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Janet C. Cole and John M. Dole

A 3 pine bark: 1 peatmoss: 1 sand (by volume) medium was amended with 7.7 g P as superphosphate, triple superphosphate, ammonium phosphate, or controlled-release ammonium phosphate per 1000 g medium (3.8 liters). The medium was then leached with 250, 350, or 450 ml distilled, deionized water daily for 25 days. Phosphorus leaching curves were then generated for each fertilizer. A subsequent study determined the effect of these four P fertilizers on growth of marigold seedlings in the greenhouse. Superphosphate, triple superphosphate, and ammonium phosphate rapidly leached from the medium, while the controlled-release ammonium phosphate was retained for a longer time. Marigold growth was not affected by fertilizer type; however, marigolds grown in P-amended media were larger than those grown without P. These studies indicate that amending container growing medium with superphosphate or triple superphosphate prior to planting may not be cost-effective.

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Janet C. Cole and John M. Dole

These studies were conducted to determine the effect of 1) temperature on P leaching from a soilless medium amended with various P fertilizers, 2) water application volume on P leaching, and 3) various fertilizers on P leaching during production and growth of marigolds (Tagetes erecta L. `Hero Flame'). Increasing temperature linearly decreased leaching fraction; however, total P leached from the single (SSP) or triple (TSP) superphosphate-amended medium did not differ regardless of temperature. Despite a smaller leaching fraction at higher temperatures and no change in the total P leached, P was probably leached more readily at higher temperatures. More P was leached from the medium amended with uncoated monoammonium phosphate (UCP) than from the medium containing polymer-coated monoammonium phosphate (CTP) at all temperatures, and more P was leached from UCP-amended medium at lower temperatures than at higher temperatures. More P was leached from TSP- than from SSP-amended medium and from UCP- than from CTP-amended medium regardless of the water volume applied, but leachate P content increased linearly as water application volume increased for all fertilizers tested. Plant dry weights did not differ regardless of P source. Leachate electrical conductivity (EC) was lower with TSP than with SSP. Leachate EC was also lower with CTP than with UCP. A higher percentage of P from controlled release fertilizer was taken up by plants rather than being leached from the medium compared to P from uncoated fertilizers.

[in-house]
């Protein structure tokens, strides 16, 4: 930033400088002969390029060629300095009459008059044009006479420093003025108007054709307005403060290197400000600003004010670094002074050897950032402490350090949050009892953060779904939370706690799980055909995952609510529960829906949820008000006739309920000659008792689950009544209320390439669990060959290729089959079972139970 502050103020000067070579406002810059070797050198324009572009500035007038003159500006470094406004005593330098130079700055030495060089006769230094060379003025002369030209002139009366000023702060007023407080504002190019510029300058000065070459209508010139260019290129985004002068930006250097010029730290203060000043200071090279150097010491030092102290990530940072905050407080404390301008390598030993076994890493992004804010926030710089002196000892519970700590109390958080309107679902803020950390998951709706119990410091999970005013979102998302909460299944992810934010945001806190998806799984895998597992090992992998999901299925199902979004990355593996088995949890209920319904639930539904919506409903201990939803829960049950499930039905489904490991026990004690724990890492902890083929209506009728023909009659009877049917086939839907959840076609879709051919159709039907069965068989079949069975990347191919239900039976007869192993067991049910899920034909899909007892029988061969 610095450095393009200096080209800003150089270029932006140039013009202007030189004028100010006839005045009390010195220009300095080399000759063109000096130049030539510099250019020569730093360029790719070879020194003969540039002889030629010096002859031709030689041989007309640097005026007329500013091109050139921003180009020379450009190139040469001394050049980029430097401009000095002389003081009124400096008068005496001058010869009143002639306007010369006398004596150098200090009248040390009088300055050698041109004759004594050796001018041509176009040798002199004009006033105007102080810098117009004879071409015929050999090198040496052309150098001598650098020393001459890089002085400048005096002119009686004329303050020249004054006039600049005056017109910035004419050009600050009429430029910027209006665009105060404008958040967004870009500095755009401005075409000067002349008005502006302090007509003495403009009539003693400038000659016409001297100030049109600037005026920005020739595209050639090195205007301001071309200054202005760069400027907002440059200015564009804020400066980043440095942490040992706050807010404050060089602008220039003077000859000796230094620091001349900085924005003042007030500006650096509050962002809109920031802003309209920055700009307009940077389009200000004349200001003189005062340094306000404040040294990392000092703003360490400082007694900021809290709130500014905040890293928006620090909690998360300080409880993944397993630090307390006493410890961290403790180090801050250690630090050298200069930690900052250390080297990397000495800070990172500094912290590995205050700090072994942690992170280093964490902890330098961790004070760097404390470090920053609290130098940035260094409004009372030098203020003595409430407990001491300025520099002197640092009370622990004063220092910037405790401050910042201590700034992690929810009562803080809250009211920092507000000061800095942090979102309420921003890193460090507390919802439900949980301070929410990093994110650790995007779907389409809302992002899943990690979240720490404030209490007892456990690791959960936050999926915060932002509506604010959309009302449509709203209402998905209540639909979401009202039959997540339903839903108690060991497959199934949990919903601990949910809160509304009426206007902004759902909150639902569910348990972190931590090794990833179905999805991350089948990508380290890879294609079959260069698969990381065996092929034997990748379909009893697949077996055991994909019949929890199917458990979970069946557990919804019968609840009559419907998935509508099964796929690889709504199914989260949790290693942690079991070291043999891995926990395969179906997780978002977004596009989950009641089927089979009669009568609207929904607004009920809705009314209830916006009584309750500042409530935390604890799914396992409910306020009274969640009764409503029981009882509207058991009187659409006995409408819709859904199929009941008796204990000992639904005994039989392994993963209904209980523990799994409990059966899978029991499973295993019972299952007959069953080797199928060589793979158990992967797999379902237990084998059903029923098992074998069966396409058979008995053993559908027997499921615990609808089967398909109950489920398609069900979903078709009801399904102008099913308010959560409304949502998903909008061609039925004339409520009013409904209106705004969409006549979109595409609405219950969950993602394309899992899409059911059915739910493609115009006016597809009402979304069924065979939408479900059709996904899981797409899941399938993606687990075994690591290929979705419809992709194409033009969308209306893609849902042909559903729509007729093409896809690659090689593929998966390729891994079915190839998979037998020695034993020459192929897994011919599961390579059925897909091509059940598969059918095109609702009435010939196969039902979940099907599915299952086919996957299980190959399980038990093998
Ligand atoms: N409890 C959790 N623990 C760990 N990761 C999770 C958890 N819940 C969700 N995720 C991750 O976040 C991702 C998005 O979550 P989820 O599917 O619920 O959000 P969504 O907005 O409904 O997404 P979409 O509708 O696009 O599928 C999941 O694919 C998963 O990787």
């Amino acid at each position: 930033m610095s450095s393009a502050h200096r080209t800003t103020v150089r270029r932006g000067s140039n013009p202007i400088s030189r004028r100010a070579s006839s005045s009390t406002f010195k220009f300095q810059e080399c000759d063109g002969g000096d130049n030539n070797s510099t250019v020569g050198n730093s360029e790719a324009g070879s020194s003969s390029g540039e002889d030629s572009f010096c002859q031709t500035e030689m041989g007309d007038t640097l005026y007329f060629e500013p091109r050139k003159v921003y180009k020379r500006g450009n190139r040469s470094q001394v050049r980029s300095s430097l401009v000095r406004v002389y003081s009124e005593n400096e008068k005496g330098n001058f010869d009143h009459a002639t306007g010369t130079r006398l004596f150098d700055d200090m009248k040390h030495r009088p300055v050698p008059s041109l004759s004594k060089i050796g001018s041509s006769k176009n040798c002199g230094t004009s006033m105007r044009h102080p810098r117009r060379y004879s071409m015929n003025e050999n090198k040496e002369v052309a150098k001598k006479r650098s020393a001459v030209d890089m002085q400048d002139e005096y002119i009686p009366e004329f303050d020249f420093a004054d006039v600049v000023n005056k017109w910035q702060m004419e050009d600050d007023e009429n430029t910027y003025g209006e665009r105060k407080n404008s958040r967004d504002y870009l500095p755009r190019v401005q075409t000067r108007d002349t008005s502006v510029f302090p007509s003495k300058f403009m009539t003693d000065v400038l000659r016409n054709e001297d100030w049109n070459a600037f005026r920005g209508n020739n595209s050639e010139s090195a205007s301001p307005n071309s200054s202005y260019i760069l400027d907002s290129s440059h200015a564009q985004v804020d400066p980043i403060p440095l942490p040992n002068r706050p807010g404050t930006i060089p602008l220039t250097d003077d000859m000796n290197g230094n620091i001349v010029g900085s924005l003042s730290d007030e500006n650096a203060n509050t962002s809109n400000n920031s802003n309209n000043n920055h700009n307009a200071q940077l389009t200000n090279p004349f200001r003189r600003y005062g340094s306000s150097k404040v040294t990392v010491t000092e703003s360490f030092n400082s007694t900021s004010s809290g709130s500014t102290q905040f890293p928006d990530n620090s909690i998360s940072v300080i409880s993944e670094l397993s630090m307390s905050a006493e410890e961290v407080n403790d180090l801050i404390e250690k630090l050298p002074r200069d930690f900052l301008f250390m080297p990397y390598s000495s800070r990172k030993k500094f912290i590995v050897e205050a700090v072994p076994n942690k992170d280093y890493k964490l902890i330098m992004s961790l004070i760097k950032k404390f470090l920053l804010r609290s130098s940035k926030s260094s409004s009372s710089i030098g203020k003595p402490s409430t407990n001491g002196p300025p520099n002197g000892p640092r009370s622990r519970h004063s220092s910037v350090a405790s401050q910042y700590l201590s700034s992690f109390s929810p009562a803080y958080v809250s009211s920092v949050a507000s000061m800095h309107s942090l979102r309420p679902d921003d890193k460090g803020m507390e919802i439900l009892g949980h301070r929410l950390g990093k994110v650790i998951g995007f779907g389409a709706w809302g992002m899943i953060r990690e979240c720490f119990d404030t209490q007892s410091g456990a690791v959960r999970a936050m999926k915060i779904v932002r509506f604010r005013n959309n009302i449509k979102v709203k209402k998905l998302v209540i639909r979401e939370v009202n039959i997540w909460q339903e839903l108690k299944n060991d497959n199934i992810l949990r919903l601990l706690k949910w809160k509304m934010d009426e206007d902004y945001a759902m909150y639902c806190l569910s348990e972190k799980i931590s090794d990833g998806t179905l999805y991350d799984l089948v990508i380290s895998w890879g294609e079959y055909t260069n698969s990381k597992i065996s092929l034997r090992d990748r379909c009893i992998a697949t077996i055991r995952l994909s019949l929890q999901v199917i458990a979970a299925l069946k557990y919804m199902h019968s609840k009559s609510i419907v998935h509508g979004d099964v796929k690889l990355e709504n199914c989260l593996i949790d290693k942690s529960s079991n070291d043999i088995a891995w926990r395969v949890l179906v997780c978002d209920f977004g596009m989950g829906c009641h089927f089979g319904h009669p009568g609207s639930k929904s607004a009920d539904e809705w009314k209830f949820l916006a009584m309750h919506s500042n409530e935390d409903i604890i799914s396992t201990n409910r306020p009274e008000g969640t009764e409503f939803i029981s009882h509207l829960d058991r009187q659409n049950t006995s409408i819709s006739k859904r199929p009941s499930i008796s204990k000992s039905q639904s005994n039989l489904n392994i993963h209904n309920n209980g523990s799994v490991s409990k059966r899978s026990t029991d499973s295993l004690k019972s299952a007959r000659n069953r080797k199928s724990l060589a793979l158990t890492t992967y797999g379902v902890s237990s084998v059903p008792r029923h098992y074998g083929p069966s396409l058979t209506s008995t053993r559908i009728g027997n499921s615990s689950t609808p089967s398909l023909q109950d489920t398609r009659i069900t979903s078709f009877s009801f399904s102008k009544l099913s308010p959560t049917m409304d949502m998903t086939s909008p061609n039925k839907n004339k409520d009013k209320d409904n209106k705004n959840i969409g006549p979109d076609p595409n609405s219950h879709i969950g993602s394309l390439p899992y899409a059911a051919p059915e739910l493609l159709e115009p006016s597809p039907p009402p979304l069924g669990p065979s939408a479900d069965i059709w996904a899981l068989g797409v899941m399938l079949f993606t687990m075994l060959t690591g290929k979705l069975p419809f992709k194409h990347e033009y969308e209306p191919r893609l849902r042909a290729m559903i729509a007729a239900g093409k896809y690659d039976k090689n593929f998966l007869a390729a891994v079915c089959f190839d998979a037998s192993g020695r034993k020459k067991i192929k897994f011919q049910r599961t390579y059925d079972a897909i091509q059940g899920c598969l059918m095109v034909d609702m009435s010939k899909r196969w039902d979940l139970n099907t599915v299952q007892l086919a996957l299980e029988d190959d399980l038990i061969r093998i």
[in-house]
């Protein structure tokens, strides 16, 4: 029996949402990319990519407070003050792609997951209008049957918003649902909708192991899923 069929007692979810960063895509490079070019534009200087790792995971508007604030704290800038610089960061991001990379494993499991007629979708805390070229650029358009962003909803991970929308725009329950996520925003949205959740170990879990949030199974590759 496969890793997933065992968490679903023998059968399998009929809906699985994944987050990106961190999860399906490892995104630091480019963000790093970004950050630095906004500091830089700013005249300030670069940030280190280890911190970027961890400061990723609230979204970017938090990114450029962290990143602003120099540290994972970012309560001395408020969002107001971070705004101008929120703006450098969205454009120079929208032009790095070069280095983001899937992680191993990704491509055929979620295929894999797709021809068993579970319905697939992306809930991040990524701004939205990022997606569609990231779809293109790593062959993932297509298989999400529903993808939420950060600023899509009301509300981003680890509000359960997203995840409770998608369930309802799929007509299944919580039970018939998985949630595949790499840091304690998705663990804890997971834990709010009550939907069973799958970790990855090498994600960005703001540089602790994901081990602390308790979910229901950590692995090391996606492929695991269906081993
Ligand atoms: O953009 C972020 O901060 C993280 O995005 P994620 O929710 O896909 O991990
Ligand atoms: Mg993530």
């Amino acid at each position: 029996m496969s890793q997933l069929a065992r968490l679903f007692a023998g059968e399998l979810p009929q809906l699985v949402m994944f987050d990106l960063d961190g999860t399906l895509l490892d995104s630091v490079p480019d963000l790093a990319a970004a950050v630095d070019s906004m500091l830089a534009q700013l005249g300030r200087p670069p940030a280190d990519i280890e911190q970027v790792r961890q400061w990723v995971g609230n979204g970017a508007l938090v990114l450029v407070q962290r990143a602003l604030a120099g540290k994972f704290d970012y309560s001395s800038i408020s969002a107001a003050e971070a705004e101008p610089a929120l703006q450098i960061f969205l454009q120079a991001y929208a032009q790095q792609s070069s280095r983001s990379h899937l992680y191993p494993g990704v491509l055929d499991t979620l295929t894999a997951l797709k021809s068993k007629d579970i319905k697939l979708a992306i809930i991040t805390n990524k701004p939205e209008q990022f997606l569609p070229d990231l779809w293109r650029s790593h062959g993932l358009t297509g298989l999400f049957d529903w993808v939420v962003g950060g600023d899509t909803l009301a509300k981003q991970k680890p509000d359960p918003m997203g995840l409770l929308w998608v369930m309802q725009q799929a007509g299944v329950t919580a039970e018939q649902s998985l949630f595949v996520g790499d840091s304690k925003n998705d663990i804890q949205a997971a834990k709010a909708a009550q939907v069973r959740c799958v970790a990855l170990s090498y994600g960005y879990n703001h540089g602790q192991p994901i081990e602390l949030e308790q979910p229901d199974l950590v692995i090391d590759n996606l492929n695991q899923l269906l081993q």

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Alicain S. Carlson and John M. Dole

The effects of various postharvest treatments on cut stems of ‘Coral’ and ‘Sparkling Burgundy’ pineapple lily (Eucomis sp.) were evaluated to determine best postharvest handling practices. The use of a commercial hydrator, holding solution, or both significantly reduced vase life for ‘Coral’; the deionized (DI) water control had the longest vase life. ‘Sparkling Burgundy’ vase life was significantly reduced to 29.9 days when both a commercial hydrator and holding solution were used as compared with 50.3 days when DI water was the hydrator used with the commercial holding solution. The use of a bulb-specific preservative reduced vase life of ‘Coral’ to 43.8 days, while the DI water control had a vase life of 66.4 days, and commercial holding solution was intermediate at 56.8 days. A 10% sucrose pulse reduced vase life to 46.9 days compared with the 0% sucrose control (58.9 days) and the 20% sucrose concentration (62.5 days), which were not significantly different. The use of floral foam and/or 2% or 4% sucrose concentrations plus isothiazolinone reduced vase life significantly to an average of 11.1 days. The vase life of stems cold stored at 2 °C for 1 week (37.7 days) was not significantly different from the unstored stems (43.0 days), while longer storage times up to 3 weeks significantly reduced vase life. The use of hydrating solution pretreatments before and holding solution treatments during 4 days of cold storage had no significant effect on vase life. ‘Sparkling Burgundy’ stems harvested with 100% of the florets open had the longest vase life of 51.2 days compared with 38.4 days when 1% of the florets were open. Vase life was unaffected by exogenous ethylene exposure up to 1 ppm for 16 hours. For best postharvest quality, ‘Coral’ and ‘Sparkling Burgundy’ pineapple lily should be harvested when at least 50% of the florets are open, held in plain water without preservatives, and stored for no more than 1 week (wet or dry) at 2 °C.